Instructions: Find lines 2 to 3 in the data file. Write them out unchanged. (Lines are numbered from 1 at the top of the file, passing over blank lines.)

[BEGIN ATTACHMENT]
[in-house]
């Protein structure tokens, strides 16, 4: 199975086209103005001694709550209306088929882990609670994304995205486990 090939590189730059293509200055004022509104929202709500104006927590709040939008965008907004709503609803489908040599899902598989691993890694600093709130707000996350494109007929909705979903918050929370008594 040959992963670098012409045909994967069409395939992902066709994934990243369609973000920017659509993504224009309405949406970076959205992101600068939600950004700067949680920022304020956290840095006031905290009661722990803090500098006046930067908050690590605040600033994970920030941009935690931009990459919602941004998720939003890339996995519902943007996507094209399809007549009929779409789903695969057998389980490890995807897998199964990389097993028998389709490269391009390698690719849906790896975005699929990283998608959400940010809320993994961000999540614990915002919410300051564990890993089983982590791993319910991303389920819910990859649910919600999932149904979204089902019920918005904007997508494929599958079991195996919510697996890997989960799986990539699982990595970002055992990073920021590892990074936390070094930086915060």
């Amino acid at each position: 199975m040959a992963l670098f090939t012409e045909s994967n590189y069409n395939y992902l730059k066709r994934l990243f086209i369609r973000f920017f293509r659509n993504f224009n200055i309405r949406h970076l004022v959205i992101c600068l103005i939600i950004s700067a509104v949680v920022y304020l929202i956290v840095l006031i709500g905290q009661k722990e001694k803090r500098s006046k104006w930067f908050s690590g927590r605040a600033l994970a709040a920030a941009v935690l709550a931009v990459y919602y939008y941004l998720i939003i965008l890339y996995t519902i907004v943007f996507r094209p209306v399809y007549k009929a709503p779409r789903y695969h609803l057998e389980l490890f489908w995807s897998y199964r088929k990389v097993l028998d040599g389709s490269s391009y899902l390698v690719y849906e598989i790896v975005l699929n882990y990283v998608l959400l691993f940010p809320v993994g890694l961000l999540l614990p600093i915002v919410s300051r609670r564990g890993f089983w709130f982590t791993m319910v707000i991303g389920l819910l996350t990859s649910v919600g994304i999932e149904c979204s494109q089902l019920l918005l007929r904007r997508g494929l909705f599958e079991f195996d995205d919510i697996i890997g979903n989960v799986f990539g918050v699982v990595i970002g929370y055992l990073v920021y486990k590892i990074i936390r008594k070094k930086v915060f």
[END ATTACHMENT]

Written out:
């Protein structure tokens, strides 16, 4: 199975086209103005001694709550209306088929882990609670994304995205486990 090939590189730059293509200055004022509104929202709500104006927590709040939008965008907004709503609803489908040599899902598989691993890694600093709130707000996350494109007929909705979903918050929370008594 040959992963670098012409045909994967069409395939992902066709994934990243369609973000920017659509993504224009309405949406970076959205992101600068939600950004700067949680920022304020956290840095006031905290009661722990803090500098006046930067908050690590605040600033994970920030941009935690931009990459919602941004998720939003890339996995519902943007996507094209399809007549009929779409789903695969057998389980490890995807897998199964990389097993028998389709490269391009390698690719849906790896975005699929990283998608959400940010809320993994961000999540614990915002919410300051564990890993089983982590791993319910991303389920819910990859649910919600999932149904979204089902019920918005904007997508494929599958079991195996919510697996890997989960799986990539699982990595970002055992990073920021590892990074936390070094930086915060």
């Amino acid at each position: 199975m040959a992963l670098f090939t012409e045909s994967n590189y069409n395939y992902l730059k066709r994934l990243f086209i369609r973000f920017f293509r659509n993504f224009n200055i309405r949406h970076l004022v959205i992101c600068l103005i939600i950004s700067a509104v949680v920022y304020l929202i956290v840095l006031i709500g905290q009661k722990e001694k803090r500098s006046k104006w930067f908050s690590g927590r605040a600033l994970a709040a920030a941009v935690l709550a931009v990459y919602y939008y941004l998720i939003i965008l890339y996995t519902i907004v943007f996507r094209p209306v399809y007549k009929a709503p779409r789903y695969h609803l057998e389980l490890f489908w995807s897998y199964r088929k990389v097993l028998d040599g389709s490269s391009y899902l390698v690719y849906e598989i790896v975005l699929n882990y990283v998608l959400l691993f940010p809320v993994g890694l961000l999540l614990p600093i915002v919410s300051r609670r564990g890993f089983w709130f982590t791993m319910v707000i991303g389920l819910l996350t990859s649910v919600g994304i999932e149904c979204s494109q089902l019920l918005l007929r904007r997508g494929l909705f599958e079991f195996d995205d919510i697996i890997g979903n989960v799986f990539g918050v699982v990595i970002g929370y055992l990073v920021y486990k590892i990074i936390r008594k070094k930086v915060f």